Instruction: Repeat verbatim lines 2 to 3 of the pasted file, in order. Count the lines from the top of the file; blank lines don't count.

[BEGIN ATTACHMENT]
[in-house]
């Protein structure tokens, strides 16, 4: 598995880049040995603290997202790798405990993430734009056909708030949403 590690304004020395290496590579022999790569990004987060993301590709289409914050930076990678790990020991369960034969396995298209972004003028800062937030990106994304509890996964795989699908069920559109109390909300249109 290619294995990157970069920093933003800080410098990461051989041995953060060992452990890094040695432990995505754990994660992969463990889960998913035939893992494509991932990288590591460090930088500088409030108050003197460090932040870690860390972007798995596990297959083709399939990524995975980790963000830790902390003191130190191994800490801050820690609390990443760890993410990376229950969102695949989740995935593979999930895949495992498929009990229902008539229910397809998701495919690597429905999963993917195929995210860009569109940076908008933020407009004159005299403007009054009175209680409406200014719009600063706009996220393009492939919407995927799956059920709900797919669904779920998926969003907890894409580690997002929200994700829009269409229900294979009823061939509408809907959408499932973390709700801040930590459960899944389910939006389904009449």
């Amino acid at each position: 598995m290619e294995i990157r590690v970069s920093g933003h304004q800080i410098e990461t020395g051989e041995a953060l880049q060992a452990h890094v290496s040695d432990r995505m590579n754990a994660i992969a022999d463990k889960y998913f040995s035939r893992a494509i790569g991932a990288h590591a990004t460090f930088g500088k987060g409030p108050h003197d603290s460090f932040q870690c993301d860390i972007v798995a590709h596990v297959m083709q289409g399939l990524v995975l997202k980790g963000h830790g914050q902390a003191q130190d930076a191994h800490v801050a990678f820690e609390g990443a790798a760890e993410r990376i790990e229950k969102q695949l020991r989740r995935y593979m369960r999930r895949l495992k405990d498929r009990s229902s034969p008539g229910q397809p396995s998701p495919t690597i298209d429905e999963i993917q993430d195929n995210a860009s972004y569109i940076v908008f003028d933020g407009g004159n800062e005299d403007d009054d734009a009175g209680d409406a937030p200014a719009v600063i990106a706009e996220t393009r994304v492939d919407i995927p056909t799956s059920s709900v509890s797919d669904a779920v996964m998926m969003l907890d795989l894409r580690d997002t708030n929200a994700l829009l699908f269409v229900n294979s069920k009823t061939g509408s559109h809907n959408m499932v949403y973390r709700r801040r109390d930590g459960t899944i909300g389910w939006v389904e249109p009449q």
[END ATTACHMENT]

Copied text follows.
């Protein structure tokens, strides 16, 4: 598995880049040995603290997202790798405990993430734009056909708030949403 590690304004020395290496590579022999790569990004987060993301590709289409914050930076990678790990020991369960034969396995298209972004003028800062937030990106994304509890996964795989699908069920559109109390909300249109 290619294995990157970069920093933003800080410098990461051989041995953060060992452990890094040695432990995505754990994660992969463990889960998913035939893992494509991932990288590591460090930088500088409030108050003197460090932040870690860390972007798995596990297959083709399939990524995975980790963000830790902390003191130190191994800490801050820690609390990443760890993410990376229950969102695949989740995935593979999930895949495992498929009990229902008539229910397809998701495919690597429905999963993917195929995210860009569109940076908008933020407009004159005299403007009054009175209680409406200014719009600063706009996220393009492939919407995927799956059920709900797919669904779920998926969003907890894409580690997002929200994700829009269409229900294979009823061939509408809907959408499932973390709700801040930590459960899944389910939006389904009449």
């Amino acid at each position: 598995m290619e294995i990157r590690v970069s920093g933003h304004q800080i410098e990461t020395g051989e041995a953060l880049q060992a452990h890094v290496s040695d432990r995505m590579n754990a994660i992969a022999d463990k889960y998913f040995s035939r893992a494509i790569g991932a990288h590591a990004t460090f930088g500088k987060g409030p108050h003197d603290s460090f932040q870690c993301d860390i972007v798995a590709h596990v297959m083709q289409g399939l990524v995975l997202k980790g963000h830790g914050q902390a003191q130190d930076a191994h800490v801050a990678f820690e609390g990443a790798a760890e993410r990376i790990e229950k969102q695949l020991r989740r995935y593979m369960r999930r895949l495992k405990d498929r009990s229902s034969p008539g229910q397809p396995s998701p495919t690597i298209d429905e999963i993917q993430d195929n995210a860009s972004y569109i940076v908008f003028d933020g407009g004159n800062e005299d403007d009054d734009a009175g209680d409406a937030p200014a719009v600063i990106a706009e996220t393009r994304v492939d919407i995927p056909t799956s059920s709900v509890s797919d669904a779920v996964m998926m969003l907890d795989l894409r580690d997002t708030n929200a994700l829009l699908f269409v229900n294979s069920k009823t061939g509408s559109h809907n959408m499932v949403y973390r709700r801040r109390d930590g459960t899944i909300g389910w939006v389904e249109p009449q």